The effective functioning of a democratic society—including social, business, and political interactions—largely depends on trust. Yet trust remains a fragile and elusive resource in many of the organizations that make up society's building blocks. In their timely volume, Trust and Distrust in Organizations, editors Roderick M. Kramer and Karen S. Cook have compiled the most important research on trust in organizations, illuminating the complex nature of how trust develops, functions, and often is thwarted in organizational settings. With contributions from social psychologists, sociologists, political scientists, economists, and organizational theorists, the volume examines trust and distrust within a variety of settings—from employer-employee and doctor-patient relationships, to geographically dispersed work teams and virtual teams on the internet.
Trust and Distrust in Organizations opens with an in-depth examination of hierarchical relationships to determine how trust is established and maintained between people with unequal power. Kurt Dirks and Daniel Skarlicki find that trust between leaders and their followers is established when people perceive a shared background or identity and interact well with their leader. After trust is established, people are willing to assume greater risks and to work harder. In part II, the contributors focus on trust between people in teams and networks. Roxanne Zolin and Pamela Hinds discover that trust is more easily established in geographically dispersed teams when they are able to meet face-to-face initially. Trust and Distrust in Organizations moves on to an examination of how people create and foster trust and of the effects of power and betrayal on trust. Kimberly Elsbach reports that managers achieve trust by demonstrating concern, maintaining open communication, and behaving consistently. The final chapter by Roderick Kramer and Dana Gavrieli includes recently declassified data from secret conversations between President Lyndon Johnson and his advisors that provide a rich window into a leader’s struggles with problems of trust and distrust in his administration.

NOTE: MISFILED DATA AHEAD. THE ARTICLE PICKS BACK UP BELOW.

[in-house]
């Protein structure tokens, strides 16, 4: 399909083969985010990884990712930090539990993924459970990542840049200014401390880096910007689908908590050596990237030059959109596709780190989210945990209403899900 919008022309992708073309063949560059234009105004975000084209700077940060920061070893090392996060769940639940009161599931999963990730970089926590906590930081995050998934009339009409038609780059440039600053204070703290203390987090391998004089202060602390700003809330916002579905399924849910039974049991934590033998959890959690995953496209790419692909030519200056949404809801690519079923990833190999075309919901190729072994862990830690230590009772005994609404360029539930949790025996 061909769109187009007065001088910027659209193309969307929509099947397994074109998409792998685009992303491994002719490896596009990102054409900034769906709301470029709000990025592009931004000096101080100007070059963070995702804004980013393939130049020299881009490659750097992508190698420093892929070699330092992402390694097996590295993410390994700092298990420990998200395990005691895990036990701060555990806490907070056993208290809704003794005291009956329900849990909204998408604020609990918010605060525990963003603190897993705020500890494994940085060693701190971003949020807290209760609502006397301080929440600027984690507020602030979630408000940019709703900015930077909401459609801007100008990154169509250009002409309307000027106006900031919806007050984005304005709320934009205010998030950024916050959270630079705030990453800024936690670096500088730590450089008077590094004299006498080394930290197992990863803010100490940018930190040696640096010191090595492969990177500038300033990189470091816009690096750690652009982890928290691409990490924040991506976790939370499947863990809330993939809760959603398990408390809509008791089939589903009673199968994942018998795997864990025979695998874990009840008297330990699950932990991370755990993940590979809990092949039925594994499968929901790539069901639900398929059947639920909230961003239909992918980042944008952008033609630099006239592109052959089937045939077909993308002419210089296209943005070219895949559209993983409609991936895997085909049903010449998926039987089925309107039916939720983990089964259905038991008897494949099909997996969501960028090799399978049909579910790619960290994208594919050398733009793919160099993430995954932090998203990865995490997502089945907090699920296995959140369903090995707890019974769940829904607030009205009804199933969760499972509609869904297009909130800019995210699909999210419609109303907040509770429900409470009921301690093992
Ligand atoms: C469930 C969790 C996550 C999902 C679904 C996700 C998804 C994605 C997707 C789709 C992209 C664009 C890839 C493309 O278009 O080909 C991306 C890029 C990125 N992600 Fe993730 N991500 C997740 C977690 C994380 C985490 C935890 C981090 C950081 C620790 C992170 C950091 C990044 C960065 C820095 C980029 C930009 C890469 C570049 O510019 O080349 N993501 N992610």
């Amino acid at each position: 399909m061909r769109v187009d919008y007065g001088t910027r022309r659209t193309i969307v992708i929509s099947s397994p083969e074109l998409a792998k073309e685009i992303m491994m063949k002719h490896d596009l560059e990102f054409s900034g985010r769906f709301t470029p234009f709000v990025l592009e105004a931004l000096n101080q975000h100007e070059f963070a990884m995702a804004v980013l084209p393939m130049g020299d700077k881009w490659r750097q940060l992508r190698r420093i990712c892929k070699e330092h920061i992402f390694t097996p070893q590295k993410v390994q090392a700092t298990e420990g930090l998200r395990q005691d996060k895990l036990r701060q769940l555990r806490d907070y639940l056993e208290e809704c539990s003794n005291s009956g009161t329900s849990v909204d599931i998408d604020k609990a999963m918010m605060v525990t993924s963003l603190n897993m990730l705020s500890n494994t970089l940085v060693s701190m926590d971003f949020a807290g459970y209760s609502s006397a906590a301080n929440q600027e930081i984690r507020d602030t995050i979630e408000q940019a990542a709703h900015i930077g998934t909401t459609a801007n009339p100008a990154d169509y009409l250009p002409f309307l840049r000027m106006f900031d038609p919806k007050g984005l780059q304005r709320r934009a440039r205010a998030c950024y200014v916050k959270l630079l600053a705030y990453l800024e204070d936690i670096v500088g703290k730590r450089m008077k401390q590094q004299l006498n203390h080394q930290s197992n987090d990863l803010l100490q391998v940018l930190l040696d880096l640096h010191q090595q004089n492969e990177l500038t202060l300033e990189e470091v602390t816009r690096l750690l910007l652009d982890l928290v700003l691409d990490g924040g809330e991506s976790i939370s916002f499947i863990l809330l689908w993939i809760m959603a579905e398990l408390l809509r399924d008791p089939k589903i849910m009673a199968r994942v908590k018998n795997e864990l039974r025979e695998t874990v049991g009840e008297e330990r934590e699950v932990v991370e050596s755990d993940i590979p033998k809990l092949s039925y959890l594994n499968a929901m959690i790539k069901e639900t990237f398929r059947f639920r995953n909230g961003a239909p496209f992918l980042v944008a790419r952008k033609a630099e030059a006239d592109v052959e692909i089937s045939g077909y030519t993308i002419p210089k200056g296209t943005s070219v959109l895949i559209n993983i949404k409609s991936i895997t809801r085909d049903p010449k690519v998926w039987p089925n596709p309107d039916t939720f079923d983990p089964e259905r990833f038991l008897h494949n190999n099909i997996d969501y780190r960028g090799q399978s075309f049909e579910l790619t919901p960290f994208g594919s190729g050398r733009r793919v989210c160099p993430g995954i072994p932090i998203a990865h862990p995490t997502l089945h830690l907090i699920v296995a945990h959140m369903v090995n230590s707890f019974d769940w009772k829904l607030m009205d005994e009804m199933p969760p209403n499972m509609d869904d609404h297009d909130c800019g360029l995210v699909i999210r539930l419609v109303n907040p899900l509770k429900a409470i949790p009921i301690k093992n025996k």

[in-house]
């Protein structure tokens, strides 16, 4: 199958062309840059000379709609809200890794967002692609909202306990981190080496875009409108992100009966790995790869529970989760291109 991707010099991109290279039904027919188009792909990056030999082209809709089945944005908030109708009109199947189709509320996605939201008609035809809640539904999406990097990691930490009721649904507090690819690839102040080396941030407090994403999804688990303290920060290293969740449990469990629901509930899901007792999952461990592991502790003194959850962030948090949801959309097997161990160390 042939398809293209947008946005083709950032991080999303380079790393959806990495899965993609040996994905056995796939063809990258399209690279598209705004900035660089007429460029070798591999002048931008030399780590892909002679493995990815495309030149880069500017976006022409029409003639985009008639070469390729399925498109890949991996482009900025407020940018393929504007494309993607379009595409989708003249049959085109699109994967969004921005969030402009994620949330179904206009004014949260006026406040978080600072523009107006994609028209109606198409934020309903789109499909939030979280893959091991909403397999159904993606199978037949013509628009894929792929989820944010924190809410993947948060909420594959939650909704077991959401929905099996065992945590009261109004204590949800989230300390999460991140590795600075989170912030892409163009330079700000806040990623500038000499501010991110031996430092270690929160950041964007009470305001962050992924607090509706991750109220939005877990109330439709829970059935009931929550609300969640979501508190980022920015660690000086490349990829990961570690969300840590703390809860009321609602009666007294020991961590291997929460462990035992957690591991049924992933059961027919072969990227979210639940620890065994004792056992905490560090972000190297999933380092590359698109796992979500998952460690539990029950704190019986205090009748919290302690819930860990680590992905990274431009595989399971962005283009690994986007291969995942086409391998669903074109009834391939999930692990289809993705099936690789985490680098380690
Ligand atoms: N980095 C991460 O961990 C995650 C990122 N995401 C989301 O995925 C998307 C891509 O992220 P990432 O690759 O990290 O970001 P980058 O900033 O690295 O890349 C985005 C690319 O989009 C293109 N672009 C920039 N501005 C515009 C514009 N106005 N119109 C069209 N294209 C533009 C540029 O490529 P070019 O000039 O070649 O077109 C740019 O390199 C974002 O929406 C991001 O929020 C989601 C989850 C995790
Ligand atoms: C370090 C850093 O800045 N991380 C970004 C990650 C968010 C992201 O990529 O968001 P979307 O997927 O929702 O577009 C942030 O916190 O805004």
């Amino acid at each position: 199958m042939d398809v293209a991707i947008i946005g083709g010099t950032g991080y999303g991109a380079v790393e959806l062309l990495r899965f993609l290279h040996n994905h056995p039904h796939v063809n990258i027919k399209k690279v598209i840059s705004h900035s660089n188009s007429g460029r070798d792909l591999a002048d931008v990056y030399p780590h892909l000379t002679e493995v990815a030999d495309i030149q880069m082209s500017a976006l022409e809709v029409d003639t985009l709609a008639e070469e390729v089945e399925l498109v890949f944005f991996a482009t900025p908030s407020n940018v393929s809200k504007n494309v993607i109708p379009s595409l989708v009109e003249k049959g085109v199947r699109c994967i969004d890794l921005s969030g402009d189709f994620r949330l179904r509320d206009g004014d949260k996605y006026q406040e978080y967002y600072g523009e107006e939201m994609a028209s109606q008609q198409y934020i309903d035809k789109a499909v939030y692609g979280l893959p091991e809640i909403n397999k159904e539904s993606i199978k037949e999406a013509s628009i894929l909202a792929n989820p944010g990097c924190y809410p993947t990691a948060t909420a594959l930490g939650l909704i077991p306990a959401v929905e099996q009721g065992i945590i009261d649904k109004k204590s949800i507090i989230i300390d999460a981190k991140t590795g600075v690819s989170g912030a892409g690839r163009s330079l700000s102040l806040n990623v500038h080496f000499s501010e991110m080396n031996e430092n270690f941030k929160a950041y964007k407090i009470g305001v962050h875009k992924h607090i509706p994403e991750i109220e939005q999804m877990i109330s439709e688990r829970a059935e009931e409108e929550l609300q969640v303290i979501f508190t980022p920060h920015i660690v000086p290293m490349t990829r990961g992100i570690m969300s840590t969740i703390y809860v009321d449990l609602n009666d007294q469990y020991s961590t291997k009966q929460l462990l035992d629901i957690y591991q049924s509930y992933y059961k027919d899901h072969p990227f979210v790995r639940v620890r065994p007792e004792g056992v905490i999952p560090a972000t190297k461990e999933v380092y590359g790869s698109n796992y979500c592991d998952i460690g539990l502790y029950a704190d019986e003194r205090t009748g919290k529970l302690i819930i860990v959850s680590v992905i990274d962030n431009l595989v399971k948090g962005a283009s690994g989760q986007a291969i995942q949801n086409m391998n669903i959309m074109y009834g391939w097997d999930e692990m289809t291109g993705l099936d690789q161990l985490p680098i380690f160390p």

Broad in scope, Trust and Distrust in Organizations provides a captivating and insightful look at trust, power, and betrayal, and is essential reading for anyone wishing to understand the underpinnings of trust within a relationship or an organization.
RODERICK M. KRAMER is the William R. Kimball Professor of Organizational Behavior in the Graduate School of Business, Stanford University.
KAREN S. COOK is Ray Lyman Wilbur Professor of Sociology, Stanford University.
CONTRIBUTORS: John Brehm, Robin M. Cooper, John M. Darley, Kurt T. Dirks, Amy C. Edmondson, Kimberly D. Elsbach, Scott Gates, Dana A. Gavrieli, Pamela J. Hinds, Deepak Malhotra, Bill McEvily, Gary J. Miller, Stefanie Bailey Mollborn, J. Keith Murnighan, Helen Nissenbaum, Hakan Ozcelik, Sandra L. Robinson, Daniel P. Skarlicki, Irena Stepanikova, David H. Thom, J. Mark Weber, Akbar Zaheer, Rozanne Zolin.
A Volume in the Russell Sage Foundation Series on Trust